THE ROLE OF THE ART TEACHER

Cheerleading for the Art Team
The Benefits of Advocacy
Suggested Activities for Advocacy.


Cheerleading for the Art Team

The role of the art teacher has become more demanding than ever before. A comprehensive, sequential approach to art education requires knowledge and expertise in directing and coordinating activities in art production, art history, criticism and aesthetics. Changing demographics and societal attitudes have resulted in a call for increased awareness and study of works of art from diverse cultures. Budget cuts have reduced programs, staff, and resources while increasing class size. In addition, we still have plenty of stereotypes and misconceptions about art education to overcome: art does not utilize learned concepts or higher level thinking, academic subjects should be scheduled first, art is not beneficial for future careers, art is not a "serious" subject or as "necessary" as math and science, sequence of instruction is unimportant. These common stereotypes and misconceptions need to be overcome.

To meet these increasing demands and counter misconceptions of contemporary art education, art teachers must be passionately committed to the value of our profession. That commitment also requires us to become outspoken advocates for quality art education - to become "cheerleaders for the art team." Art teachers have a professional responsibility to communicate the value of art in education to students, teachers, administrators, parents, politicians, and the community.

Advocacy efforts require determination and active participation, but the benefits for art education can be attained in no other way. Even the best teacher in the world cannot limit his or her efforts only to the classroom and still expect to escape the problems and demands on art teachers from outside the classroom. We cannot remain silent, hidden away in our classrooms, expecting someone else to promote and publicize our programs. No one else will do it for us - the necessity, and the resulting benefits, of advocacy remain our responsibility.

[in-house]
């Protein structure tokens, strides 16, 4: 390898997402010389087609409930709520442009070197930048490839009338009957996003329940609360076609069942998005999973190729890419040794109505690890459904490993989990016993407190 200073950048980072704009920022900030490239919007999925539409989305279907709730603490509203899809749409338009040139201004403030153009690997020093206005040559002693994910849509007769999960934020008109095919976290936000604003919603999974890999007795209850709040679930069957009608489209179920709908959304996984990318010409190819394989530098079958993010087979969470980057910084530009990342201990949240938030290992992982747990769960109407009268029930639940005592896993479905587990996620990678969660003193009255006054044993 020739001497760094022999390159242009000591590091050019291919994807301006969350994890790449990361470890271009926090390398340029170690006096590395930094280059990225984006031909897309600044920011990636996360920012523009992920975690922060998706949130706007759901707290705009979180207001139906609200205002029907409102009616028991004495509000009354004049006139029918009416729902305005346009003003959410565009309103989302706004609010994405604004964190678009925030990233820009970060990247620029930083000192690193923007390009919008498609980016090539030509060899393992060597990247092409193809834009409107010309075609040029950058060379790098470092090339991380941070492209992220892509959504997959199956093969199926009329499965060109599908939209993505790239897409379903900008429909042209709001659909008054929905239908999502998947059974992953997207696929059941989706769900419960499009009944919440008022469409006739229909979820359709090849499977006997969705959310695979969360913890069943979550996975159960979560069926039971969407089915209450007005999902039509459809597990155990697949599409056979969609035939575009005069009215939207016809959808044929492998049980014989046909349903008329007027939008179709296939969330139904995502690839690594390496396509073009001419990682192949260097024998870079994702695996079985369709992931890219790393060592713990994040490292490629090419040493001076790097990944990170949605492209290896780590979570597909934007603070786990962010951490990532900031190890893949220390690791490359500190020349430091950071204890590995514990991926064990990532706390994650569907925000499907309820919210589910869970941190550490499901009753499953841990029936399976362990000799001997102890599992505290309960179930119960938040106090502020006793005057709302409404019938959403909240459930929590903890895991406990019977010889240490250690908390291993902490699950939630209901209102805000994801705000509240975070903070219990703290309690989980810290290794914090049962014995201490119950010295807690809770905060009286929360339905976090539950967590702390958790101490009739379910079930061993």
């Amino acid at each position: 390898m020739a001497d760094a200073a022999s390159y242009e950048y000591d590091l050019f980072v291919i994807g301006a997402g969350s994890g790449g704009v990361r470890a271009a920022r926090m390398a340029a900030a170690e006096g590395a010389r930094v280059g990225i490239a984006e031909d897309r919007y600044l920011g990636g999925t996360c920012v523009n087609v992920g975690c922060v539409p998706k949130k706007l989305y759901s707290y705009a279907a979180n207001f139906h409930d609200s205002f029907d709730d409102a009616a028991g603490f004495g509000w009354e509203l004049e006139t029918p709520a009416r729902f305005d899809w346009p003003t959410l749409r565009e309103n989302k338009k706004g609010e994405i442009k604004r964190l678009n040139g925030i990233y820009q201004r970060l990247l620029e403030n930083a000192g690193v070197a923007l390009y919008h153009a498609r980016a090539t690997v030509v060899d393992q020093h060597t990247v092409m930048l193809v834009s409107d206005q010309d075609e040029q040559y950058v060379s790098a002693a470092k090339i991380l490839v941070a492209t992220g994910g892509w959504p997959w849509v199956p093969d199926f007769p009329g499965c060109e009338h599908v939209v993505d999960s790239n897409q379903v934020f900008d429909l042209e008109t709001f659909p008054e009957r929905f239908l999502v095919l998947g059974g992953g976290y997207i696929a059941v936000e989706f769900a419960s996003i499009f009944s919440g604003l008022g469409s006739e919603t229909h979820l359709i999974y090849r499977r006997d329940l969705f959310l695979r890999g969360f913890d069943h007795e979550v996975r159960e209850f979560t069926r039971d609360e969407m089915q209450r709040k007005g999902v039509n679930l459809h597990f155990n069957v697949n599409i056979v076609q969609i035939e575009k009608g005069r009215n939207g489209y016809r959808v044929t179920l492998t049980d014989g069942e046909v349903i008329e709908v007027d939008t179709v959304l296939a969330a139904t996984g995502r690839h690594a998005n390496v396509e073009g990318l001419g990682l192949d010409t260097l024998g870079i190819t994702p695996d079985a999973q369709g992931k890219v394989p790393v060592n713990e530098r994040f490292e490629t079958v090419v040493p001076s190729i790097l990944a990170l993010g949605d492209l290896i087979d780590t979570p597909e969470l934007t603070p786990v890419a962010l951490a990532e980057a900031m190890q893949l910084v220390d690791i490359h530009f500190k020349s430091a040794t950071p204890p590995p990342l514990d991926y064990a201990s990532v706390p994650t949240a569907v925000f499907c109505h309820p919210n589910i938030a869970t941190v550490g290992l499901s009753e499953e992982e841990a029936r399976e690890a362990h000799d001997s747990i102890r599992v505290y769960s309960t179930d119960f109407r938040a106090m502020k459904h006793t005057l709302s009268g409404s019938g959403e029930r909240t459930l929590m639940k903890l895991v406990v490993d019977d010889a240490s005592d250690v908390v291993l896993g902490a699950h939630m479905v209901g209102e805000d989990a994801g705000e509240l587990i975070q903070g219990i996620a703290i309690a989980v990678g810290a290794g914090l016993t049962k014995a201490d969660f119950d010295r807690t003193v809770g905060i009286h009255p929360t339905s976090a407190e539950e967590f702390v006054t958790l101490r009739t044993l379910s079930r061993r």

The Benefits of Advocacy

Each of us must actively demonstrate our personal belief in the value of our chosen discipline. Through advocacy, we can emphasize the value of art education as essential and fundamental for all students, contribute to increased recognition of art as a respected discipline within the schools and encourage administrative, parental and public support for quality art programs. Advocacy efforts can also aid in student recruitment within the school and promote the expansion of staff, facilities and budget.


Suggested Activities for Advocacy

Advocacy begins in the classroom and spirals out through the school into the community. Ensure that your art program is highly visible. Don't hide your students' work in the classroom; exhibit work anywhere and as often as you can. In the school, put up displays in halls, office, cafeteria, or library; in the community, ask for exhibit space in galleries, banks, libraries, hospitals and malls. The most beneficial exhibits are educational, with accompanying descriptive panels that provide background information and explain objectives, rationales and methods. Identify the school and students, include both written work and works of art, and present it all in a professional manner.

What else can you do? Sponsor an art club, work with students to develop and complete a collaborative project such as a mural in the school, present slide talks on the art program to your parent-teacher organization or community groups. Send press releases about the activities of your art program to local newspapers and television stations. Write articles for art education publications and letters to the editor of your newspaper. Participate in art exchange programs with schools in other parts of the country. If your school is connected to the Internet, create a web site for your art classes and use it to share and exchange student work, writing, and ideas about art.

These suggestions are presented to help you develop a personal approach to advocacy. Whatever methods you adopt, the advocacy efforts you undertake are necessary and beneficial for maintenance, support, and expansion of the art program in your school. Your visible commitment and belief in the value of art education will make a difference - for your students, your school, your community and for you.

Links of Interest
National PTA

by Nancy Walkup; adaptation reprinted with permission from the April 1993 issue of Arts & Activities, 591 Camino de la Reina, Suite 200, San Diego, CA 92108.